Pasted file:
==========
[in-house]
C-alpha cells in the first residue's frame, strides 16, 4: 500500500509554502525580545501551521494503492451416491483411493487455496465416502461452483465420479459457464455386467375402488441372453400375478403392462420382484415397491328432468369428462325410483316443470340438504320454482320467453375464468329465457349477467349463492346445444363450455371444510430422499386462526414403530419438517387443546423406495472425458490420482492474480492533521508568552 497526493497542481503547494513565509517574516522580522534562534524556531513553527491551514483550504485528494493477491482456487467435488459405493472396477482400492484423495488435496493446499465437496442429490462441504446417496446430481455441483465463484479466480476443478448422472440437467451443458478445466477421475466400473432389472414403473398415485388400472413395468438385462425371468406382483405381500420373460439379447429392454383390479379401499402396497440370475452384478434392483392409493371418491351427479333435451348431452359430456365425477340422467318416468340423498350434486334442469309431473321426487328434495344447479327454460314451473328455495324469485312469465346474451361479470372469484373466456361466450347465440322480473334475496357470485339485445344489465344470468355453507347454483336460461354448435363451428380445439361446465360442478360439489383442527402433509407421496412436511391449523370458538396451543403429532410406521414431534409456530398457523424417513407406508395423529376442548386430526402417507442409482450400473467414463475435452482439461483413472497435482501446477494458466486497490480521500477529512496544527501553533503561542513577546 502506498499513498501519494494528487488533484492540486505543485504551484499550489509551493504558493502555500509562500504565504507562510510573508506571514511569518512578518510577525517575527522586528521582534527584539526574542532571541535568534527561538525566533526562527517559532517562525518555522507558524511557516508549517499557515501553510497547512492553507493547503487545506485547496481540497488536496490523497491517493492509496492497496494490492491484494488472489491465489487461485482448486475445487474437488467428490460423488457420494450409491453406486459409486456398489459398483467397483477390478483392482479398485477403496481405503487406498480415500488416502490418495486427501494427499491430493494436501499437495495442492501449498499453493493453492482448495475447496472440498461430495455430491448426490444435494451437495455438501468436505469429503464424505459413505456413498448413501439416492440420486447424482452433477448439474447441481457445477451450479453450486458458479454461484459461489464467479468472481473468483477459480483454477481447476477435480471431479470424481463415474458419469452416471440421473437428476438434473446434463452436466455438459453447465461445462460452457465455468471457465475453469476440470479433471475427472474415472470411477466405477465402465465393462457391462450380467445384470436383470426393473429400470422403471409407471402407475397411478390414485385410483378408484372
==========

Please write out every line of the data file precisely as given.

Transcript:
[in-house]
C-alpha cells in the first residue's frame, strides 16, 4: 500500500509554502525580545501551521494503492451416491483411493487455496465416502461452483465420479459457464455386467375402488441372453400375478403392462420382484415397491328432468369428462325410483316443470340438504320454482320467453375464468329465457349477467349463492346445444363450455371444510430422499386462526414403530419438517387443546423406495472425458490420482492474480492533521508568552 497526493497542481503547494513565509517574516522580522534562534524556531513553527491551514483550504485528494493477491482456487467435488459405493472396477482400492484423495488435496493446499465437496442429490462441504446417496446430481455441483465463484479466480476443478448422472440437467451443458478445466477421475466400473432389472414403473398415485388400472413395468438385462425371468406382483405381500420373460439379447429392454383390479379401499402396497440370475452384478434392483392409493371418491351427479333435451348431452359430456365425477340422467318416468340423498350434486334442469309431473321426487328434495344447479327454460314451473328455495324469485312469465346474451361479470372469484373466456361466450347465440322480473334475496357470485339485445344489465344470468355453507347454483336460461354448435363451428380445439361446465360442478360439489383442527402433509407421496412436511391449523370458538396451543403429532410406521414431534409456530398457523424417513407406508395423529376442548386430526402417507442409482450400473467414463475435452482439461483413472497435482501446477494458466486497490480521500477529512496544527501553533503561542513577546 502506498499513498501519494494528487488533484492540486505543485504551484499550489509551493504558493502555500509562500504565504507562510510573508506571514511569518512578518510577525517575527522586528521582534527584539526574542532571541535568534527561538525566533526562527517559532517562525518555522507558524511557516508549517499557515501553510497547512492553507493547503487545506485547496481540497488536496490523497491517493492509496492497496494490492491484494488472489491465489487461485482448486475445487474437488467428490460423488457420494450409491453406486459409486456398489459398483467397483477390478483392482479398485477403496481405503487406498480415500488416502490418495486427501494427499491430493494436501499437495495442492501449498499453493493453492482448495475447496472440498461430495455430491448426490444435494451437495455438501468436505469429503464424505459413505456413498448413501439416492440420486447424482452433477448439474447441481457445477451450479453450486458458479454461484459461489464467479468472481473468483477459480483454477481447476477435480471431479470424481463415474458419469452416471440421473437428476438434473446434463452436466455438459453447465461445462460452457465455468471457465475453469476440470479433471475427472474415472470411477466405477465402465465393462457391462450380467445384470436383470426393473429400470422403471409407471402407475397411478390414485385410483378408484372